Absaroka-Beartooth Wilderness

Absaroka-Beartooth Wilderness, Montana
In the Absaroka-Beartooth Wilderness
East Ridge of Granite Peak

The Absaroka-Beartooth Wilderness covers some 943,626 acres: 920,343 acres in Montana and 23,283 acres in Wyoming just to the north and northeast of Yellowstone National Park. This is a truly superb wilderness area with active glaciers, deep canyons, large tundra plateaus, hundreds of lakes and sparkling clear streams. Moose, elk, deer, coyotes, marmots, wolves, black and grizzly bear... this is wilderness the way it was, and should be.

Absaroka-Beartooth Wilderness straddles the line between the Gallatin and Custer National Forests.

The Beartooth Mountains (so named because one high peak resembles a bear tooth) run along the eastern side of the wilderness. These peaks are higher and more rugged than the Absarokas to the west as they are made up mostly of granitic rock. The Beartooth Range is mostly a huge, treeless plateau that drops off sharply into surrounding canyons. The main boulder-strewn plateau varies between 9,000' and 10,000' with many stark crags and peaks rising above that to 12,000' and more. These mountains have been glacier-carved to resemble the Alaska Range. Granite Peak, a large granite monolith, rises to 12,799', the highest point in Montana. The numerous glacial cirques in the Beartooth Range hide many small lakes, and there are more lakes in the Beartooth than in the Absarokas.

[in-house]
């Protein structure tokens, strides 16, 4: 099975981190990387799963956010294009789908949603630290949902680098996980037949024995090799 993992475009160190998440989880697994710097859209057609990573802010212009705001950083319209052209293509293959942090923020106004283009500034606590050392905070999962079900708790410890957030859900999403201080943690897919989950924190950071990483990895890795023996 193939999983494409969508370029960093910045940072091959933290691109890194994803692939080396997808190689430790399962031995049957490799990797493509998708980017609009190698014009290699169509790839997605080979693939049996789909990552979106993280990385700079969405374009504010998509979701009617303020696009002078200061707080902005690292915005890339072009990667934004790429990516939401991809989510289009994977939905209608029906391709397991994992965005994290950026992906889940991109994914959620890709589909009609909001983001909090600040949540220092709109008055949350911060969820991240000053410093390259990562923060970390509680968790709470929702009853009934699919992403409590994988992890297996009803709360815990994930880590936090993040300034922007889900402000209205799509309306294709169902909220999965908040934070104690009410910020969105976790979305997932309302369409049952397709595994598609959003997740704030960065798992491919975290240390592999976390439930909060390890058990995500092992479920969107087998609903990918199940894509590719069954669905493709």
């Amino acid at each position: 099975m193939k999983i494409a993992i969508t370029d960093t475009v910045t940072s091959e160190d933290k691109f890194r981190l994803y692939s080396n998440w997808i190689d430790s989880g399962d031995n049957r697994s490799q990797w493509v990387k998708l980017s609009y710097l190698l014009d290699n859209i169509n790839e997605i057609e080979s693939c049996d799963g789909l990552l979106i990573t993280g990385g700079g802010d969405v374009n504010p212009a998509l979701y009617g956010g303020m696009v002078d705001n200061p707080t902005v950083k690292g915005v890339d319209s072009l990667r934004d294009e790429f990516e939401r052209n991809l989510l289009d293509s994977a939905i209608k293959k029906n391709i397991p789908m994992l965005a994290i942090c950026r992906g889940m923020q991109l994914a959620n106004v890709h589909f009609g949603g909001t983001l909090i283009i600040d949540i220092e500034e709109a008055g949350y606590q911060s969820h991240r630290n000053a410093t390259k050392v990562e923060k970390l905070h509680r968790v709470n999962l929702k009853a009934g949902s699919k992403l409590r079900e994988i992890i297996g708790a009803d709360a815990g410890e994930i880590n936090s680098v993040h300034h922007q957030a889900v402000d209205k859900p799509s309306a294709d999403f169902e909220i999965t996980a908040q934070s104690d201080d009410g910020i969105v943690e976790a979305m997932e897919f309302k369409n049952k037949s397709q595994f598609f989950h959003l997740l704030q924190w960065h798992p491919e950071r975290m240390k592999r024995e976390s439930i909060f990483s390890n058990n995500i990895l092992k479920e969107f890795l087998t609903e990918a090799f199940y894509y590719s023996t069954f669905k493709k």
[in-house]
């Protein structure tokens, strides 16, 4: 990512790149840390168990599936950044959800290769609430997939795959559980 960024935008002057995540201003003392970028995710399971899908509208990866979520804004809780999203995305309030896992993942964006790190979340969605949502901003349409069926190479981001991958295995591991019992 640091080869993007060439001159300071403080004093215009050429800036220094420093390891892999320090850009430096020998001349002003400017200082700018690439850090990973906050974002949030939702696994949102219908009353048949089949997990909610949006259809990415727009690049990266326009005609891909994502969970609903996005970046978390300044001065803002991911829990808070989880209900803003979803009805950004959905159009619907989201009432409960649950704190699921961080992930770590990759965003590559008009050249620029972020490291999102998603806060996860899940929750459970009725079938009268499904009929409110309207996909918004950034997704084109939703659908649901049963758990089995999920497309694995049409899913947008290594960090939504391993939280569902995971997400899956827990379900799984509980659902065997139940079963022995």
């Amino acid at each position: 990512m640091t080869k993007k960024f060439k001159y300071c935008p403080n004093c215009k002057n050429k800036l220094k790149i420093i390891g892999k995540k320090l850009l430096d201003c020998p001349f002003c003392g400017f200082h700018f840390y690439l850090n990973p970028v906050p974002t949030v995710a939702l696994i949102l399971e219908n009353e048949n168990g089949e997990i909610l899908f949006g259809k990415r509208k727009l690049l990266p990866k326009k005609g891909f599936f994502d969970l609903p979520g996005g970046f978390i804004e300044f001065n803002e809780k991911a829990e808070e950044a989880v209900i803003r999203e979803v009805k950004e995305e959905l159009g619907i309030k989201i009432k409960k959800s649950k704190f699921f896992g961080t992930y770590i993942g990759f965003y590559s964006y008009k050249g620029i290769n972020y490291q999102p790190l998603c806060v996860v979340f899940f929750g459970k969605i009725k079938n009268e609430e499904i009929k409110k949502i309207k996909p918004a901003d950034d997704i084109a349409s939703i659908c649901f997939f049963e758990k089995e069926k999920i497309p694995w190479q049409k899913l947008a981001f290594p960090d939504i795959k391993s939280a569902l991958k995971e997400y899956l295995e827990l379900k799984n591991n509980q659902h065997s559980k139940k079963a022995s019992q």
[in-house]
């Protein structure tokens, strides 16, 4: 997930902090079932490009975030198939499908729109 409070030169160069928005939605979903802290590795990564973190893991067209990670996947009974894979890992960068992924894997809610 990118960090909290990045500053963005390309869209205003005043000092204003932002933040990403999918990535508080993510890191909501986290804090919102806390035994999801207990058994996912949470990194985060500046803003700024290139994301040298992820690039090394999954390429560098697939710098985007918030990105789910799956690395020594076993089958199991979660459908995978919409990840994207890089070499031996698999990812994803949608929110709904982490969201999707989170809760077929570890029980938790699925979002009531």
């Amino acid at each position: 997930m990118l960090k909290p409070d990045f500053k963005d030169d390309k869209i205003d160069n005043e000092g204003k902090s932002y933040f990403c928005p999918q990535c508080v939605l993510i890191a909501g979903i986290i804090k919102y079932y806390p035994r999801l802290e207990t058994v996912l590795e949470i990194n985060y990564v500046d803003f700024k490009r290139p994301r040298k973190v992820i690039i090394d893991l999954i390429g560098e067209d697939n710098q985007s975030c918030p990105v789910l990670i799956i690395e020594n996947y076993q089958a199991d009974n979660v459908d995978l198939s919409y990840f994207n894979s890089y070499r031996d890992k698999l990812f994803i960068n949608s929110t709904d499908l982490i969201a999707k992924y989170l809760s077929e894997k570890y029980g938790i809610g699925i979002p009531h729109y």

The Absaroka Mountains run down the western side of the wilderness and aren't quite as rugged as the Beartooth as the Absarokas are composed mainly of metamorphic and volcanic rock. The Absarokas top out at Mt. Cowan (11,206') and tend to be more amply covered with vegetation. They also carry more wildlife, although both ranges have excellent trout fisheries in the lakes and streams. On the barren ridges you'll find bighorn sheep and mountain goats while the really big game is under the trees and foraging in the big meadows.

There are more than 700 miles of hiking trails giving access to the Absaroka-Beartooth Wilderness. For those who might like some assistance in the wilderness, there are quite a few outfitters in the area who know the place well. As the snow doesn't really melt until early July, this is an area where it can snow on any day of the year. But when that snow does melt in mid-summer, the wildflowers are just incredible.

The people of the Crow Nation call themselves "Absarokas," hence the name.

Absaroka-Beartooth Wilderness area map
Area map of the Absaroka-Beartooth Wilderness
Upper photo of the Absaroka-Beartooth Wilderness courtesy of the National Park Service.
Map courtesy of National Geographic Topo!
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